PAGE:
Angel balances the speed and flexibility of native code with an eye towards rapid iteration and out-of-the-box functionality. In a world of web games and memory-managed scripting engines, sometimes you still want to get your hands dirty — but that doesn't mean you have to get stuck in the mud.
Angel can create games for Windows, the Mac, most flavors of Linux, and iOS. It uses the native build systems on each platform (Visual Studio, Xcode, Make), so you can be up and running as soon as possible.
The demo packs include a basic platformer, a nostalgic space-rock-shooting game, a pretty scene, and a copy of IntroGame, which shows off most engine features in a sequence of descriptive screens. All demos include their source code, so if you're curious about how to do something you see here, have a look!
Out of the box, Angel sets up a basic OpenGL view and provides you with a suite of Actor classes which encapsulate various functionality. Physics, text rendering, camera controls, transformation intervals, sprite animations, and plenty more. When you build in Release mode, we even put together a folder with your executable and all necessary libraries and resources, perfect for zipping up and distributing.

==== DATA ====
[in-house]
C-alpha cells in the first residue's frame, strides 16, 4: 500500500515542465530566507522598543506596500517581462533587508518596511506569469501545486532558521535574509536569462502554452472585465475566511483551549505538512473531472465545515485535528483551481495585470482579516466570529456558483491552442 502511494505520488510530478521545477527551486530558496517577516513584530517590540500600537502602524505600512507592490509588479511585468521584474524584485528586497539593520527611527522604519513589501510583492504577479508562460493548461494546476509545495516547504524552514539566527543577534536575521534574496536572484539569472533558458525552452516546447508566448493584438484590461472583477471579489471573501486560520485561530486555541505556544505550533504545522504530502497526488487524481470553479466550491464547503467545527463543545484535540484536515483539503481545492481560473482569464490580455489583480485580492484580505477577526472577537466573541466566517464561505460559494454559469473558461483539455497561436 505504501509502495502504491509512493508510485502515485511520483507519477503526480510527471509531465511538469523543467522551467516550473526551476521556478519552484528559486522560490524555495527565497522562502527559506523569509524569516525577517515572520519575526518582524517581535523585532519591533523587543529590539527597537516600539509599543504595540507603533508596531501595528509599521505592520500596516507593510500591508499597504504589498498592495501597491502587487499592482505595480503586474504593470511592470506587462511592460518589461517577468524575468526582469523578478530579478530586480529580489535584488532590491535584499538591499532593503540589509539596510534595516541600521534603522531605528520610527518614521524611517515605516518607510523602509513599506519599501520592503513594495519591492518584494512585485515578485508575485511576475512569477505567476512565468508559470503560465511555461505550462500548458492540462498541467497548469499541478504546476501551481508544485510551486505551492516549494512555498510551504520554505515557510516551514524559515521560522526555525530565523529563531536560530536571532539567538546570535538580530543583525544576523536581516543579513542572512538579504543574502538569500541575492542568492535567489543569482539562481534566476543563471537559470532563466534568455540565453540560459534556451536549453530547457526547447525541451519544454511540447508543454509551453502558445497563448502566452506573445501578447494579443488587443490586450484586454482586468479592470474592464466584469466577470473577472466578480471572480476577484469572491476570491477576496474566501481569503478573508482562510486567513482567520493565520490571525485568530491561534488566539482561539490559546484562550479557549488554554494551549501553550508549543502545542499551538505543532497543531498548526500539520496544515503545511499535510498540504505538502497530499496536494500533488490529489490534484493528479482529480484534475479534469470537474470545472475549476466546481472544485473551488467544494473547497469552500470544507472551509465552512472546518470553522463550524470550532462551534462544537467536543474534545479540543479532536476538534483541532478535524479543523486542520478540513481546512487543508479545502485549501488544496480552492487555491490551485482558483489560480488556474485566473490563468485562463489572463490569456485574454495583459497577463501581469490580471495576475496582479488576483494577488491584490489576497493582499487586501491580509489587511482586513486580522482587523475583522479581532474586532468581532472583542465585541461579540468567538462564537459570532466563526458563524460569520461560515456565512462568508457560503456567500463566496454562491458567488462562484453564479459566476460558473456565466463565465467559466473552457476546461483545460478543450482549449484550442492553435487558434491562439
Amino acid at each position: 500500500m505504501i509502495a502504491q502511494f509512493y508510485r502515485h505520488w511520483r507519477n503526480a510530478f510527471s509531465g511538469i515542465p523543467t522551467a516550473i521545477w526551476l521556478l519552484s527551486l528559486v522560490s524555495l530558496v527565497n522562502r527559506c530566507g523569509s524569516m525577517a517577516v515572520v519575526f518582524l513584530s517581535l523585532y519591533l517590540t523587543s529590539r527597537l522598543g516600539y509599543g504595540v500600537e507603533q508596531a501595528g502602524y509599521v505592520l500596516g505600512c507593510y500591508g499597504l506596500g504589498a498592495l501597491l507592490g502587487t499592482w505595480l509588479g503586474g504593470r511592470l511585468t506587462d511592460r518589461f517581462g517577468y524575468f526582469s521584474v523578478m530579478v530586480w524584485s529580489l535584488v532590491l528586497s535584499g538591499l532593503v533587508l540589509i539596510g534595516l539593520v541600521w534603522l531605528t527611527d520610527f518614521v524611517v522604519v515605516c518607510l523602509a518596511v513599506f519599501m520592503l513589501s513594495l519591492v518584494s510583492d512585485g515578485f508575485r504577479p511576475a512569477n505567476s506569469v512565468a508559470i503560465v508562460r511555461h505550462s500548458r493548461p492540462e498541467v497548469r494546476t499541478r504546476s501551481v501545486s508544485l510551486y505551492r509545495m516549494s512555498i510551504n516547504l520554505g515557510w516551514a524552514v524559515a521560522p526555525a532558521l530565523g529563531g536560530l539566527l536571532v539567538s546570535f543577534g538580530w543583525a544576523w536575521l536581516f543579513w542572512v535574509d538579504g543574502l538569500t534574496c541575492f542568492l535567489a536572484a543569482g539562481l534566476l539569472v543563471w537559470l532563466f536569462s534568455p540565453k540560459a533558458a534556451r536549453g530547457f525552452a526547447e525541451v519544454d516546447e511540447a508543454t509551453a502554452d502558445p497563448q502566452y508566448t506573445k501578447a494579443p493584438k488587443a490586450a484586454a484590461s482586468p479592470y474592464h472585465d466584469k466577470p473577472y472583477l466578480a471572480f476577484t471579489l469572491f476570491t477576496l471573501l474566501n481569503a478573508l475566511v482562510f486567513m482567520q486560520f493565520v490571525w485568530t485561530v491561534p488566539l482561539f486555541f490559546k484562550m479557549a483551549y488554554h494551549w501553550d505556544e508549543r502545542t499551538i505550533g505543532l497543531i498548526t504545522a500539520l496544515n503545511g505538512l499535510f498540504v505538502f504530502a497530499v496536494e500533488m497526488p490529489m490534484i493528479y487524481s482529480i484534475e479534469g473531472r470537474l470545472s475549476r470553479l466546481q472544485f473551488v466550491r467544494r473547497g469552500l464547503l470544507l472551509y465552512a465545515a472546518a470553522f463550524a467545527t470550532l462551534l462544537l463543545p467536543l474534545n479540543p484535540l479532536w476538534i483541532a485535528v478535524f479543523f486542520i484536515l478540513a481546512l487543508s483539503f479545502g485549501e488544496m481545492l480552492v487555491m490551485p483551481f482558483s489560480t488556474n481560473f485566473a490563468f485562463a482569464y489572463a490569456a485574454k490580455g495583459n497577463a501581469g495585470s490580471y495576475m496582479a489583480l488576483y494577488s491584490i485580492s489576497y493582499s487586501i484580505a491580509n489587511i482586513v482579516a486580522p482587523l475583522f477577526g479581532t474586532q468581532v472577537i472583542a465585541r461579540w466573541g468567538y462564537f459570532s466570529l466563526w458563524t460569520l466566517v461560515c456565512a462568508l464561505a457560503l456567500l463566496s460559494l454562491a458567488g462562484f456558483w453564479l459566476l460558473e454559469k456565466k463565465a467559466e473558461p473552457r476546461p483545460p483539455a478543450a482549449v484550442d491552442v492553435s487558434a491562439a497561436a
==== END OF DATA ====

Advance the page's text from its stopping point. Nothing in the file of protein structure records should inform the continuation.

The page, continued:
There's a number of things that can be annoying to add to your game that help with development and make the eventual player's experience better, but aren't the sexy work that you want to be doing when you've got an idea burning you up.
To that end, we have a tuning interface, a preferences system, and an in-game console, all driven through Lua. You can manipulate the world through the console, or write your own script files to run your game functionality. Lua sits as a thin layer on top of Angel, so whether you build your game mostly in script or in code is up to you!
This is more than just being BSD-licensed. Angel is designed as a framework that you build into, not just a standalone library that sits alongside your work. It's extensible, and meant to be extended. Create your own Actor types, tweak the order in which the simulation loop runs updates, increase the update interval of the physics engine — whatever you need to do. Eventually Angel becomes your game.